Saturday, November 5, 2011

Michelle Lopez: Vertical Neck (Revised)

Michelle Lopez’s second solo exhibition at Simon Preston Gallery introduces us to a space of minimal approach where subtle shapes and smooth surfaces invite our senses to embrace a mystical presence.

In it reigns a contradiction between the toughness of the materials and the softness of the shapes. Consequently, the hard aluminum juxtaposition of these big leaning wall-based sculptures with smooth folds and wrinkles conveys an impossible scenario of delusion and caprice. Through multiple crumples and distortions, tough aluminum seems to be malleable and elastic. Michelle Lopez employs different material qualities in her pieces achieving perverted results; aluminum’s rigid appearance turns into flexible crumpled paper, wood’s natural solidness turns into curved melted plastic.

The body of work is embedded with a minimalist semblance. Blue Angel exemplifies the reductionist principle that is present all over the show; a simply crumpled mirroring surface which contrasts with its deep matte blue backside, supports the piece’s visual statement. A sober presentation allows focusing our gaze in the contradicting properties of the elements displayed.

The work’s austerity summed to its vertical orientation evokes spiritual solemnity. Moreover, the reduced number of colors employed intensifies it. Thus, the attention is addressed towards formal resonances, avoiding excesses that could divert us from the essence of the piece. In addition, the sculptures appear to be interconnected by their wall tangency fact that creates an atmosphere of unity where we become part of a whole entity.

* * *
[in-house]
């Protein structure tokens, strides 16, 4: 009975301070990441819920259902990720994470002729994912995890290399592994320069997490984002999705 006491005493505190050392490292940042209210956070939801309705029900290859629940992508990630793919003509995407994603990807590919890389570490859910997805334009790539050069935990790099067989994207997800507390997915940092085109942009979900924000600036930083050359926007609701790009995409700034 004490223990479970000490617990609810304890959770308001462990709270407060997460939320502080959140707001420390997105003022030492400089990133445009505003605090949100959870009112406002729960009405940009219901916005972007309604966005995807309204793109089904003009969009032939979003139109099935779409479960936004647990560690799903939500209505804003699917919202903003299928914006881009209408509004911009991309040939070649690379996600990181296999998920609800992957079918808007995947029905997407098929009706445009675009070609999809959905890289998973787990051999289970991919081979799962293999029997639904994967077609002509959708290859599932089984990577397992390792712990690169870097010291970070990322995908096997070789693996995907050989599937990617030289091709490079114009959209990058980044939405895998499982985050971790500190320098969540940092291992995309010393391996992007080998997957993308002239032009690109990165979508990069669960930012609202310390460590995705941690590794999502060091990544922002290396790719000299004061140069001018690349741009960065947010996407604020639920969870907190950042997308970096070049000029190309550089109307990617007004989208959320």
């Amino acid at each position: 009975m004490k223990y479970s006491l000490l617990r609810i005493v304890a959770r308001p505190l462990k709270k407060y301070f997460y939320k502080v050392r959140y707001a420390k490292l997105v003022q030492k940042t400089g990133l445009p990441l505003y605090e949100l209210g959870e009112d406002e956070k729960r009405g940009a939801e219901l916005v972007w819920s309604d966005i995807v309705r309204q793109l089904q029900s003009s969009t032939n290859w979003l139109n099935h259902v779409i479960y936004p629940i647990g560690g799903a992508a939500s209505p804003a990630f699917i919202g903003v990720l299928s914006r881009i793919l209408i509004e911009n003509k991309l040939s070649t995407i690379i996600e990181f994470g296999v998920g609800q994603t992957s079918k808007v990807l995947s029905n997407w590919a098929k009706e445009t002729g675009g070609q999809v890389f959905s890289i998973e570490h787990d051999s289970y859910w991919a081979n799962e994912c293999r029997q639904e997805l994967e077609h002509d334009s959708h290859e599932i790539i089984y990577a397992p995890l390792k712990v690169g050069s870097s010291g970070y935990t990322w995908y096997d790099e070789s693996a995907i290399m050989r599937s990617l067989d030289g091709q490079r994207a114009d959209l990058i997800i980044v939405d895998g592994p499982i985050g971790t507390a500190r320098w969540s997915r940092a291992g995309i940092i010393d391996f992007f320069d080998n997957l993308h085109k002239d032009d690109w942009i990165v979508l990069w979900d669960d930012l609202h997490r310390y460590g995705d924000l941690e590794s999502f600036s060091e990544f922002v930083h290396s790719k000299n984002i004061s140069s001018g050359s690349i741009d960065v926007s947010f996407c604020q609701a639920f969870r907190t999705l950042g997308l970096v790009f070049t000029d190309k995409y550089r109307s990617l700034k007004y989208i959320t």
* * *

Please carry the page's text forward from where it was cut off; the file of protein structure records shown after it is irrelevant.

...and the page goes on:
The white space of the walls works as a magnetic field between the sculptures, creating a coherent unity through them. Is the tension between the powerful aesthetics of the sculptures -mainly achieved through inherent contradictions between shape and material, which carries out this invisible engagement. The void left between the pieces assumes a physical presence and functions as a real element. Is not easy to transform the no-form into form and Lopez achieved it with subtle sensitivity; when we walk through the gallery the art’s aura is almost touchable.

Another group of works, her maple plywood and grip's sculptures, Your Board, share the same features of Blue Angel in terms of deformation and austerity. However, they imply more obvious connotations; at the first gaze, the image of a skateboard would appear in our mind and simultaneously multiple associations with urban culture. The fact they are related to a real object -because the combination of wood and sandpaper-, differentiates this series from Blue Angel ones, where forms are completely abstract.

1 comment:

  1. Greetings Christina,
    First of...I think this was a tricky exhibition to comment on....but clearly you felt moved by it emotively as I was reading through it....The first paragraph is slight confusing as you seem to combine a visual term with an audible term...."minimal silence" doesn't quite clearly convey what it is you intend to describe and instead of the word "ease"...perhaps the word "embrace" would seem more appropriate.

    In the second paragraph...the first sentence reads incorrectly as the tense is not used right...perhaps a revision along the lines of..."The juxtaposition between the hard materials of the large- scaled wall sculptures and its perfectly smooth folds and creases creates a sense of delusion and artistic caprice."

    In the third paragraph you repeat the same disparaging error conjoining the visual with the audible...."The work is embedded with a minimalist tone" It isn't clear what you are trying to convey....perhaps make it clear whether the work resonates to you audibly or visually....there isn't anything wrong with a tiny amount of subjectivity.

    The fourth paragraph is spot on and astute especially where you comment on the tangibility of the white space in between the works and how they amazingly function as one with the actual pieces.

    Your last paragraph, though not a conclusion, works as it continues a formal analysis into some works thus coinciding well with the preceding paragraphs....

    Well tackled exhibition, and overall a good piece of writing...just a little precision required here and there....

    Pat on Back